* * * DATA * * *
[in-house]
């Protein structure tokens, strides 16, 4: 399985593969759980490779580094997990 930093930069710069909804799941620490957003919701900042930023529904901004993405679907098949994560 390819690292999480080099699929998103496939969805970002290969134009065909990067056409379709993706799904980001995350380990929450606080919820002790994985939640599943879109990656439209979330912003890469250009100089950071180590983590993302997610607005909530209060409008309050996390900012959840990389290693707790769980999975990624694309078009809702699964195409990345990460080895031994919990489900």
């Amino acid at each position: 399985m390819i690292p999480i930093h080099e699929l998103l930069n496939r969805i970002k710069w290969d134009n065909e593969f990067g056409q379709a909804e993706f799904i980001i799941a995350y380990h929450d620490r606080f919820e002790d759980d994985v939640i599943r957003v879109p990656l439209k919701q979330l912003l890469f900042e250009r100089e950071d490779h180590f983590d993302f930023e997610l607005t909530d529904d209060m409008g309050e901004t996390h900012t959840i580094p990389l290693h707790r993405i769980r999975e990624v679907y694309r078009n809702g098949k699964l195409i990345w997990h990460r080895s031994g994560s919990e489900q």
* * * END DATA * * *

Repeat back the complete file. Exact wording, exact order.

[in-house]
């Protein structure tokens, strides 16, 4: 399985593969759980490779580094997990 930093930069710069909804799941620490957003919701900042930023529904901004993405679907098949994560 390819690292999480080099699929998103496939969805970002290969134009065909990067056409379709993706799904980001995350380990929450606080919820002790994985939640599943879109990656439209979330912003890469250009100089950071180590983590993302997610607005909530209060409008309050996390900012959840990389290693707790769980999975990624694309078009809702699964195409990345990460080895031994919990489900």
């Amino acid at each position: 399985m390819i690292p999480i930093h080099e699929l998103l930069n496939r969805i970002k710069w290969d134009n065909e593969f990067g056409q379709a909804e993706f799904i980001i799941a995350y380990h929450d620490r606080f919820e002790d759980d994985v939640i599943r957003v879109p990656l439209k919701q979330l912003l890469f900042e250009r100089e950071d490779h180590f983590d993302f930023e997610l607005t909530d529904d209060m409008g309050e901004t996390h900012t959840i580094p990389l290693h707790r993405i769980r999975e990624v679907y694309r078009n809702g098949k699964l195409i990345w997990h990460r080895s031994g994560s919990e489900q």